My cohort continued meeting every two weeks for years after the program ended, and now we meet up regularly to check in on progress, share news, and enjoy one another’s company. Other year groups are also meeting and workshopping on a regular basis. We have become one another’s confidantes, cheerleaders, shoulders to cry on, and drinking buddies.
The year I started the program, the alumni board launched Craft on Draft, a bi-annual reading series hosted by Trident Booksellers that is still going strong and that often features Incubator authors. Incubee-run website Dead Darlings is a popular and acclaimed source of knowledge and inspiration for novelists, and it’s a great venue for Incubees to begin building a following. There are regular organized writing nights, and book groups, and salons where Incubees share knowledge and information over dinner and drinks. Every November, Michelle takes a self-selecting group of Incubees (from any graduating year) on retreat in New Hampshire, a perk I love to take advantage of, because it's there that I strengthen bonds with Incubees from other graduating years, bask in the peace and focus only produced by being ensconced in a like-minded community of writers, and find myself once again under Michelle’s expert instruction, which has never failed to lead me to a major breakthrough with my novel.
And it’s not just friendship and emotional support that continues after the program ends. This year, Michelle launched a series of post-Incubator classes, for Incubees only. Alumni are also invited to annual meet-and-greets with agents and editors, so you will have ongoing opportunities to make strong connections with the publishing industry.
Incubees even come to your wedding! Incubee Ashley Weckbacher was surrounded by members of her year group on her wedding day. L-R: Desmond Hall, Julie Rold, Incubator Instructor Michelle Hoover, Pam Loring, Ashley Weckbacher, Laura Roper, Milo Todd, and Lesley Teel. Image: Michael Tallman Photography.
The application deadline for the 2019 - 2020 cycle is February 14th, 2019, and there are scholarships available.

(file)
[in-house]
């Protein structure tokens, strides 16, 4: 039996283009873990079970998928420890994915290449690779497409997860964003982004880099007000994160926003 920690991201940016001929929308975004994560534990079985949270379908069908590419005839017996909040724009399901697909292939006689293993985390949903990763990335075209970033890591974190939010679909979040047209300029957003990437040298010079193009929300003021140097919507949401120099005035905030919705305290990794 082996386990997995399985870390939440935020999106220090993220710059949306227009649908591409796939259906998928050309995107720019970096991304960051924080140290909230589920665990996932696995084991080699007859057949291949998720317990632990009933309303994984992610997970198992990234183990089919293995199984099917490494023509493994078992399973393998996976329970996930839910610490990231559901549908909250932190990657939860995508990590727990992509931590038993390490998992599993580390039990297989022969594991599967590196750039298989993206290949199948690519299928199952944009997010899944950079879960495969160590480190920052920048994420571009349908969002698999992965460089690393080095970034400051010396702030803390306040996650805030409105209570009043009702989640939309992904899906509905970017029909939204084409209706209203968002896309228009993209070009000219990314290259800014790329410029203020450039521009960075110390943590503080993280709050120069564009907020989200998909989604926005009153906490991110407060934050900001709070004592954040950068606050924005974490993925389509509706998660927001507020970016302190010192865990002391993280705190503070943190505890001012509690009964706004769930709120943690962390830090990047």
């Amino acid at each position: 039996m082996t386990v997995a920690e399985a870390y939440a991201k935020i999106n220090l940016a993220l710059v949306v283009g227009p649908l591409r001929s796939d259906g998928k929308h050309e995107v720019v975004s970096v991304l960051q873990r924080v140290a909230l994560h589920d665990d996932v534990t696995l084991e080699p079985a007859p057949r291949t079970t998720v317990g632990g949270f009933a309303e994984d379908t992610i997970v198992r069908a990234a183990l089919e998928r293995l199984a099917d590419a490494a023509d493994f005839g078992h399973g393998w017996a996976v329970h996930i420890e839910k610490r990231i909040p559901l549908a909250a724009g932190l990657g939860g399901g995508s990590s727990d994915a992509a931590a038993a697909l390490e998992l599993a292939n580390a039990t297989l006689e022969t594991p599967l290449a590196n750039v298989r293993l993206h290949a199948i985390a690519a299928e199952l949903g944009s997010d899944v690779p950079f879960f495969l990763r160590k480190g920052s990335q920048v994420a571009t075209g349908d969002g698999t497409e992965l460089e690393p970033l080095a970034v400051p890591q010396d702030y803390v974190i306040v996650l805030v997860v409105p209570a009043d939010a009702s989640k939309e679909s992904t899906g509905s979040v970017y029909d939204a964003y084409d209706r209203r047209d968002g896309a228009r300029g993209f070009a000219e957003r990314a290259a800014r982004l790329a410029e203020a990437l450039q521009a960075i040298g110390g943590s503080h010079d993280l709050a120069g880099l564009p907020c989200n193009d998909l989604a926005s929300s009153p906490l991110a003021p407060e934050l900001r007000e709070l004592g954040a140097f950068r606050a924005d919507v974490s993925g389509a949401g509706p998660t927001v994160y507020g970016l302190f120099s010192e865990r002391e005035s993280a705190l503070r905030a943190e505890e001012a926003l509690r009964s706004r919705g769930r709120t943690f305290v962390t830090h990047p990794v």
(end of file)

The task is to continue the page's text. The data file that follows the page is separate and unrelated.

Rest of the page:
Colwill is an instructor and manuscript consultant at GrubStreet, an associate editor at Bat City Review, and an MFA candidate at the University of Texas at Austin. After graduating a scholarship awardee of GrubStreet’s Novel Incubator program, Colwill found representation for her first novel, Before We Tear Our Selves Apart, with Robert Guinsler of Sterling Lord Literistic, which is currently on submission to publishing houses. She is the recipient of the Wellspring House Emerging Writer Fellowship, the Henry Blackwell Essay Prize, and a Crawley-Garwood Research Grant, and has received fellowships and support from Bread Loaf Writers’ Conference, The University of Texas at Austin, Boston College, Kansas State University, the Anderson Center for Disciplinary Studies, and GrubStreet. She was a finalist for the 2019 Tennessee Williams Fiction Prize, the 2019 Reynolds Price Award, the 2019 Far Horizons Fiction Award, the 2019 Disquiet International Literary Prize, and the 2019 Lit Fest Emerging Writer Fellowship. Colwill’s fiction is forthcoming in Granta and is anthologized in Everywhere Stories: Short Fiction from a Small Planet (Press 53). She has served on the editorial team for Post Road magazine, The Conium Review, Solstice Literary Magazine, and Pangyrus magazine. Colwill is a founding member of the Back Porch Collective, a Boston-based group of writers. With members connected to Cuba, India, Albania, Atlanta, Bosnia, Miami, Jamaica, and the UK, they bonded over a common passion for global narratives and literature’s potential to create empathy and understanding across all geographical, political, and cultural borders. Hailing from Yorkshire, in the north of England, Colwill is determined to introduce the word “sozzard” to the American vernacular. For a full list of publications, projects, and services, please visit colwillbrown.com.See other articles by Colwill Brown